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Publication numberUS3487828 A
Publication typeGrant
Publication dateJan 6, 1970
Filing dateMar 6, 1967
Priority dateMar 6, 1967
Publication numberUS 3487828 A, US 3487828A, US-A-3487828, US3487828 A, US3487828A
InventorsTroy Seymour L
Original AssigneeA J Armstrong Co Inc
Export CitationBiBTeX, EndNote, RefMan
External Links: USPTO, USPTO Assignment, Espacenet
Spray nozzle
US 3487828 A
Abstract  available in
Images(2)
Previous page
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Claims  available in
Description  (OCR text may contain errors)

11W 5. L. TROY SPRAY NOZZLE Filed March 6, 196'? 2 Shee'ts$heet 1 ENVENTOR S'V/woue L 7 ay BY A V M & m; Q

ATTORNEYS Jam, 6, R97@ 5 TROY fifi SPRAY NOZZLE Filed March =T. 196T 2 Sheets-Sheet 2 IINVIENTOR sex Mame A. r/em ATTORNEYS United States Patent 3,487,828 SPRAY NOZZLE Seymour L. Troy, Mount Vernon, N.Y., assignor to A. J. Armstrong Co., Inc., a corporation of New York Filed Mar. 6, 1967, Ser. No. 620,912 Int. Cl. A61h 9/00; A61m 3/00 US. Cl. 12866 6 Claims ABSTRACT OF THE DISCLOSURE BACKGROUND OF THE INVENTION Field of the invention This invention relates to a new and improved spray nozzle for use with oral hygiene appliances of the type which produce a stream of liquid to be directed against the teeth and gums for cleansing and massaging.

Description of the prior art Oral lavage appliances of the type mentioned above may produce either a steady stream of liquid or a pulsating stream of liquid in which the pulsations are of variable frequency and kinetic energy to aid in cleansing the teeth and massaging the gums. The steady of pulsating stream of liquid is directed through a spray nozzle and spray nozzle tip which must be inserted into the mouth so that all parts of the teeth and gums may be sprayed. Spray nozzles presently used with such appliances are tapered to a reduced diameter at the tip or have sharp edges which may irritate ar scratch tender gums when inserted into the mouth.

Spray nozzles presently used also produce a single concentrated high-speed jet of liquid which massages the gums and dislodges food particles, but which does not cover a suflicient area to effectively flotation cleanse the mouth of particles so dislodged.

Furthermore, the spray emerging from spray nozzle tips presently used with oral lavage appliances is subject to minor mechanical variations in the operation of the liquid pump and drive motor. In addition, with oral lavage appliances of the type which produce a pulsating stream, present spray nozzles produce air pockets between pulses resulting in erratic performance and sharp peaks.

SUMMARY OF THE INVENTION It is an object of this invention to provide an improved spray nozzle tip which produces in addition to a concentrated high-energy jet of liquid, a broad low-energy fan stream surrounding the central jet stream to provide flotation cleansing over a broad area of the mouth to effectively remove particles dislodged by the concentrated jet stream.

A further object of the invention is to provide an improved spray nozzle with spray stability by providing a pre-loaded liquid head at the spray nozzle tip.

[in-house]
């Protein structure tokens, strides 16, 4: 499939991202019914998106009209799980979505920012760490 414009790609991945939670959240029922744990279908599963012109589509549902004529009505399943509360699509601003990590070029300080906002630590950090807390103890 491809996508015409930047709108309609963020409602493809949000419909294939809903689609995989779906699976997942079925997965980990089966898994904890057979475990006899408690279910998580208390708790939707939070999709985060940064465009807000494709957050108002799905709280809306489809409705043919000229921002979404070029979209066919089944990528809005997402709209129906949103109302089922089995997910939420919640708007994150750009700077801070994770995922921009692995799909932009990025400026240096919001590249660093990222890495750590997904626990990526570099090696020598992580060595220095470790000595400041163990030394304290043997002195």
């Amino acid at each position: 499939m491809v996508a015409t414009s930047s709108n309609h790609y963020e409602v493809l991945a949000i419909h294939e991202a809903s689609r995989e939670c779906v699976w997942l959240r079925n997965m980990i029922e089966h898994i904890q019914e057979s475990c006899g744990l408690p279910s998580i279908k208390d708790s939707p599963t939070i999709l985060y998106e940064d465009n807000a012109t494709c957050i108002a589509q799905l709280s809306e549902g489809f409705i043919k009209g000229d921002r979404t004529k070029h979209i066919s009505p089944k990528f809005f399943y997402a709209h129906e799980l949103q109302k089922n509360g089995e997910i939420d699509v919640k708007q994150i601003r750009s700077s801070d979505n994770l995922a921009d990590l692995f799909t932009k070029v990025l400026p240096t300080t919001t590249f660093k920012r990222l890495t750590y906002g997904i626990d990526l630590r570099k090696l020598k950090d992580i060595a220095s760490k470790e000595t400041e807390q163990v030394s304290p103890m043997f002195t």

An additional object of the invention is to provide a spray nozzle whose tip is set at a convenient angle and formed with a rounded head so that when the nozzle is held by the hand in a relaxed position the liquid jet will 3,487,828 Patented Jan. 6, 1970 be directed at the teeth and gums with no danger of scratching or irritating tender or ailing gums.

Yet another object of the invention is to provide a spray nozzle for use with oral lavage appliances in conjunction with a toothbrush.

In order to accomplish these results my invention contemplates the provision of a spray nozzle comprising an elongated annular tube having therein a liquid channel terminating in a cavity at one end of the tube and having an outlet of reduced diameter leading from the cavity of the atmosphere flared at its outer end to thereby provide in addition to a concentrated jet stream of liquid, a surrounding diifuse fan stream of liquid when liquid is pumped through the liquid channel. Another aspect of my invention contemplates the provision of a toothbrush in conjunction with the spray nozzle, secured at the spray nozzle tip.

Brief description of the drawings In the accompanying drawings:

FIG. 1 is an environmental view of a spray nozzle embodying my invention in which the spray nozzle is shown in use with accessories of an oral hygiene appliance.

FIG. 2 is a cross-sectional side elevational view of the spray nozzle tip illustrated in FIG. 1.

FIG. 3 is a cross-sectional view of the spray nozzle tip illustrated in FIG. 2, along the line 3-3 in the direction of the arrows.

FIG. 4 is a side elevation cross-sectional view of another embodiment of my invention in which a toothbrush is provided in conjunction with a spray nozzle similar to the one illustrated in FIG. 2.

FIG. 5 is a side elevation view of the spray nozzle and toothbrush assembly illustrated in FIG. 4, looking down on the bristles.

FIG. 6 is a top elevation view of the spray nozzle and toothbrush assembly illustrated in FIG. 5.

FIG. 7 is a partially cross-sectional side elevation view of another spray nozzle and toothbrush assembly similar to the one illustrated in FIG. 4.

Description of the preferred embodiment In the embodiment of my invention illustrated in FIG. 1, I provide an elongated tube 1 terminating at its outlet end in a rounded tip 2, and terminating at its inlet end in a coupling 3 adapted to be inserted into and held in water-tight relationship by the complementary coupling in an accessory of an oral hygiene appliance, which complementary coupling forms the liquid discharge outlet 30 of the oral hygiene appliance. I also provide a hand grip 4 to facilitate handling the nozzle during use.

The oral hygiene appliance to which the spray nozzle is coupled may produce a steady stream of liquid or it may produce a pulsating stream of liquid in which the pulsations are of a variable frequency and kinetic energy. The spray nozzle of the present invention has been successfully used with the oral hygiene appliance produced by Troy Industries, Tuckahoe, N.Y., under the trademark Dent-O-Pick. The liquid discharge accessories of an oral hygiene appliance ll of this type are drawn in phantom in the environmental illustration of FIG. 1.